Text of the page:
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Poverty, the Coup Trap, and the Seizure of Executive Power

  • John B. Londregan (a1) and Keith T. Poole (a1)
Abstract

The transfer of power through the use of military force is a commonplace event in world affairs. Although no two coups d'etat are alike, they all have a common denominator: poverty. We analyze political and economic data from 121 countries during the period 1950–1982 and find that the probability of a government's being overthrown by a coup is significantly influenced by the level of economic well-being. Thus, even authoritarian governments have powerful incentives to promote economic growth, not out of concern for the welfare of their citizens, but because poor economic performance may lead to their removal by force. When the simultaneity of low income and coups is accounted for, we find that the aftereffects of a coup include a heritage of political instability in the form of an increased likelihood of further coups. Although the effect of income on coups is pronounced, we find little evidence of feedback from coups to income growth.

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1 See, for example, Bienen, Henry, ed., The Military Intervenes: Case Studies in Political Development (New York: Russell Sage Foundation, 1968); and Decalo, Samuel, Coups and Army Rule in Africa (New Haven: Yale University Press, 1976).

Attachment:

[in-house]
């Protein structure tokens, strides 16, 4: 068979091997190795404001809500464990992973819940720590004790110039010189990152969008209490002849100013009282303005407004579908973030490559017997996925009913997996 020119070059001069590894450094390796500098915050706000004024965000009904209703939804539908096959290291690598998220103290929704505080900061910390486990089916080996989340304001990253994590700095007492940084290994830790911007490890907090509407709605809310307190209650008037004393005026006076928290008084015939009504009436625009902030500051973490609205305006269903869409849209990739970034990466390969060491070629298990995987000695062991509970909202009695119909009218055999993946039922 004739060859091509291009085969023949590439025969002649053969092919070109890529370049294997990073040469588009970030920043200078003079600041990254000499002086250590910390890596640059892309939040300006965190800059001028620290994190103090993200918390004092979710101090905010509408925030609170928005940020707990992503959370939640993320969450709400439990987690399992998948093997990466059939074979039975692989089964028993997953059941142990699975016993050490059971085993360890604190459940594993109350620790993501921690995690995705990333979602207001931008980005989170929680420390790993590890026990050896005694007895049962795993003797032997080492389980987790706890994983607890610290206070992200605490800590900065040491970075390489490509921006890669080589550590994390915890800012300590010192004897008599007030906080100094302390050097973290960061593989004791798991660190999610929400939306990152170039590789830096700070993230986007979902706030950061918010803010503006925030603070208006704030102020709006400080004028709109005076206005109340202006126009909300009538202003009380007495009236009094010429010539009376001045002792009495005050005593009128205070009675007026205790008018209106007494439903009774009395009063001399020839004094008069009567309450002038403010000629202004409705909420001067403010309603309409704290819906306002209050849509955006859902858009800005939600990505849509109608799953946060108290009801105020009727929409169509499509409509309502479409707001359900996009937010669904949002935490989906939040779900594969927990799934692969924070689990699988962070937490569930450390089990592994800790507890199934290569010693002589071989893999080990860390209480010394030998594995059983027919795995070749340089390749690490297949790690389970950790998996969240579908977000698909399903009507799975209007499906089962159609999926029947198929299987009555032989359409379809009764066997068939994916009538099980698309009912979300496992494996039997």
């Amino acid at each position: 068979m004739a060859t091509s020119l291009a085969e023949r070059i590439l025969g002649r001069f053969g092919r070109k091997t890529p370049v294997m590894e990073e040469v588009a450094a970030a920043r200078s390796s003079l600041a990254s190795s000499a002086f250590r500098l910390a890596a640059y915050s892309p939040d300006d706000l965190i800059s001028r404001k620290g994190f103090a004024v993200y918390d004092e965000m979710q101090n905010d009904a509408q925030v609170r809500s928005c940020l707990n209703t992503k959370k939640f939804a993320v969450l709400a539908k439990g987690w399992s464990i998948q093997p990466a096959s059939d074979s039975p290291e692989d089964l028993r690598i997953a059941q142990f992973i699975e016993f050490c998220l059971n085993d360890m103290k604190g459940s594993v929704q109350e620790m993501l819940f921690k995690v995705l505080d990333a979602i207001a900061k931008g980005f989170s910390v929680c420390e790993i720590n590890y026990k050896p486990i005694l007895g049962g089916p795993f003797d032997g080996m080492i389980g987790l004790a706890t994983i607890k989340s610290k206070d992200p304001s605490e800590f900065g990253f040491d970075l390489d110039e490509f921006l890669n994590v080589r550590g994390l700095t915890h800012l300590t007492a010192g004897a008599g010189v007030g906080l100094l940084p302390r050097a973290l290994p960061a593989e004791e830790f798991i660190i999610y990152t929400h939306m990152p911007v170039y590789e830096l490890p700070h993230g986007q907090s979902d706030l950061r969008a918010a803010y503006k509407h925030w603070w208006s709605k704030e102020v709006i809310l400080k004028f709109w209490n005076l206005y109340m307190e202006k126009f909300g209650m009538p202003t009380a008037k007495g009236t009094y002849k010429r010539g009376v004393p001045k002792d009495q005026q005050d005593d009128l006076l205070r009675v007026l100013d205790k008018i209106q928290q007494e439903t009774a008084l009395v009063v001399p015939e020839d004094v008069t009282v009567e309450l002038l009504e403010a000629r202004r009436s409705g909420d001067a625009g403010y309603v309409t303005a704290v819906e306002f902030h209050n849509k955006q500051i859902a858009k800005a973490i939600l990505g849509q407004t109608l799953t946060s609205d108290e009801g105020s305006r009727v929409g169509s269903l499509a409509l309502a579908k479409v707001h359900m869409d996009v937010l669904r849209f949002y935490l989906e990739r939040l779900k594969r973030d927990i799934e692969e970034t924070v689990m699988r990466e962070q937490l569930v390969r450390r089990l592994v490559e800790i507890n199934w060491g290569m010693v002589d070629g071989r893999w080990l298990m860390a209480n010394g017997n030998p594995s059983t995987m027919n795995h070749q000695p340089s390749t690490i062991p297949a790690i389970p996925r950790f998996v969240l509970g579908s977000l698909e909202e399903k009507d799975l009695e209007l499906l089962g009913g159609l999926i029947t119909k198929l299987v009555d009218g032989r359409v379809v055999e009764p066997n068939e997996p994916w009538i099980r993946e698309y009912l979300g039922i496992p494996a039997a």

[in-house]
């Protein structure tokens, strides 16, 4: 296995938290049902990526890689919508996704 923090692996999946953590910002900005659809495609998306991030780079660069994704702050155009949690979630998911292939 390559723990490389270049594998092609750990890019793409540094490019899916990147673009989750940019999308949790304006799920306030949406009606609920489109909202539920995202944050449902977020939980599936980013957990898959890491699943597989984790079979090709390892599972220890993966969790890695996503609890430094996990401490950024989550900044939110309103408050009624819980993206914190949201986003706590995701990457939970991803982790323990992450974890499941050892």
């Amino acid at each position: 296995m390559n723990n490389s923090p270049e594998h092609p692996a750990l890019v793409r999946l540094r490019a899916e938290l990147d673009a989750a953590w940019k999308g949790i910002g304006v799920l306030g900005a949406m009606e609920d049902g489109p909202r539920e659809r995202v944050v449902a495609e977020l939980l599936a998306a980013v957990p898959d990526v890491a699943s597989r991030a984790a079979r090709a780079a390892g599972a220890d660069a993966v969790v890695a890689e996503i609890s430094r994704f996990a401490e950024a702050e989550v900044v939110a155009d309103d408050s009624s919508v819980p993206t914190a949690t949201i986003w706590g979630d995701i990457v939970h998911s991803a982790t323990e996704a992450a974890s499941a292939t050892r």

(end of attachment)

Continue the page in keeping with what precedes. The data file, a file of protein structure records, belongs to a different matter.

2 Luttwak, Edward, Coup d' Etat: A Practical Handbook (New York: Knopf, 1969); Finer, Samuel E., The Man on Horseback (London: Pall Mall, 1962).

3 Zuk, Gary and Thompson, William R., “The Post-coup Military Spending Question: A Pooled Cross-Sectional Time Series Analysis,” American Political Science Review 76 (March 1982), 6074.

4 Jackman, Robert W., “Politicians in Uniform: Military Governments and Social Change in the Third World,” American Political Science Review 70 (December 1976), 1078–97; O'Kane, Rosemary, “A Probabilistic Approach to the Causes of Coups d'Etat,” British Journal of Political Science ii (July 1981), 287308; O'Kane, Rosemary, “Towards an Examination of the General Causes of Coups d'Etat,” European Journal of Political Research 11 (March 1983), 2744; McGowan, Pat and Johnson, Thomas H., “African Military Coups d'Etat and Under-development: A Quantitative Historical Analysis,” Journal of Modern African Studies 22 (December 1984), 633–66; Johnson, Thomas H., Slater, Robert O., and McGowan, Pat, “Explaining African Military Coups d'Etat, i960–1982,” American Political Science Review 78 (September 1984), 622–40.

5 Huntington, Samuel P., Political Order in Changing Societies (New Haven: Yale University Press, 1968), 41.

6 Olson, Mancur, “Rapid Growth as a Destabilizing Force,” Journal of Economic History 23 (December 1963), 529–52.